DALLAS – Oklahoma Gov. Mary Fallin plans to call a special session of the Legislature on Sept. 25 to restore revenue lost to a state Supreme Court ruling that a funding measure passed in the last week of the 2017 session was unconstitutional.

“I am planning on calling a special session beginning Sept. 25 for legislators to adjust the current fiscal year budget,” Fallin said in a prepared statement Wednesday. “A formal call for a special session will be issued in the next few days, but I wanted to announce my intention to call a special session for planning purposes. I also want Oklahomans to know we are working diligently to address the fiscal matters of our state.”

Mary Fallin, governor of Oklahoma, speaks to members of the media in the lobby of Trump Tower in New York, U.S., on Monday, Nov. 21, 2016.
"I wanted to announce my intention to call a special session for planning purposes," said Oklahoma Gov. Mary Fallin. Bloomberg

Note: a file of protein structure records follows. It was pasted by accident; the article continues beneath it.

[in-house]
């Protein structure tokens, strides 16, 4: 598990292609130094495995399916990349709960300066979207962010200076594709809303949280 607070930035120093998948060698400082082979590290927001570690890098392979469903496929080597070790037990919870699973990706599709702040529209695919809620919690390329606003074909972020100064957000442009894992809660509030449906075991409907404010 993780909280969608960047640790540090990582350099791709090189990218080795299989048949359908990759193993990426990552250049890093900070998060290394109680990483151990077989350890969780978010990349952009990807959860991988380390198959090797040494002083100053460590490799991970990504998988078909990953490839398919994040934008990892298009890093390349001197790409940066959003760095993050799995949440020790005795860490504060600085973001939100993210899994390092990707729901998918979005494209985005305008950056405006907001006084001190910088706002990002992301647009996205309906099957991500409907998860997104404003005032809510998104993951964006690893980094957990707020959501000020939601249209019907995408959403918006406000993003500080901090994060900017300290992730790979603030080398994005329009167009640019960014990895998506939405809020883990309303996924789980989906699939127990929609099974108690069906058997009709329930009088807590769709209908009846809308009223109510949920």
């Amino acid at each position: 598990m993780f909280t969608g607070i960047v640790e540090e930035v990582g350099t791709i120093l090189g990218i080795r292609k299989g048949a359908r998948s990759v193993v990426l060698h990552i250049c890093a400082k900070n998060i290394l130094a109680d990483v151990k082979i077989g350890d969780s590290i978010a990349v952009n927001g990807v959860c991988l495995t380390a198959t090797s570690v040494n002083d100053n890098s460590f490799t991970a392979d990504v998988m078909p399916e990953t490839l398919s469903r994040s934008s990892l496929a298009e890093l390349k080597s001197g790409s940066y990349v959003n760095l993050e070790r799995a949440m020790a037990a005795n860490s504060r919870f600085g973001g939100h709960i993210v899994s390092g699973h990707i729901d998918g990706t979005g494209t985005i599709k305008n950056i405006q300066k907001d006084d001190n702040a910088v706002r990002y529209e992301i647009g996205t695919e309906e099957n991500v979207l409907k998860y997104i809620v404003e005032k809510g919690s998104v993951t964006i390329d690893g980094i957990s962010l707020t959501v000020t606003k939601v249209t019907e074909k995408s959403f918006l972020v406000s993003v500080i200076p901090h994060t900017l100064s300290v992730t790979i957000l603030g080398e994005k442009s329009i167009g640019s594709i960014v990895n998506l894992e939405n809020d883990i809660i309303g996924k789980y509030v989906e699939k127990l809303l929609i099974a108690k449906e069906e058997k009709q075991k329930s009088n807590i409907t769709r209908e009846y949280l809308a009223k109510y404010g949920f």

The state’s 2018 fiscal year budget has a shortfall of $215 million as a result of last month’s Oklahoma Supreme Court’s ruling, which struck down a proposed smoking cessation fee that was estimated to raise that amount. The $215 million represents just state funds. With the loss of matching federal funds state agencies estimate the total is nearly $500 million.

The court ruled that the “fee” was actually a “tax” passed in the last week of the 2017 session. Under Oklahoma’s constitution, revenue raising measures cannot be considered in the last week of a legislative session.

The Republican governor has met with lawmakers from both parties in recent weeks to discuss ways to make up for the lost revenue, but no agreement has been announced.

The $215 million in cigarette tax revenue had been earmarked for three state agencies that provide health and human services.

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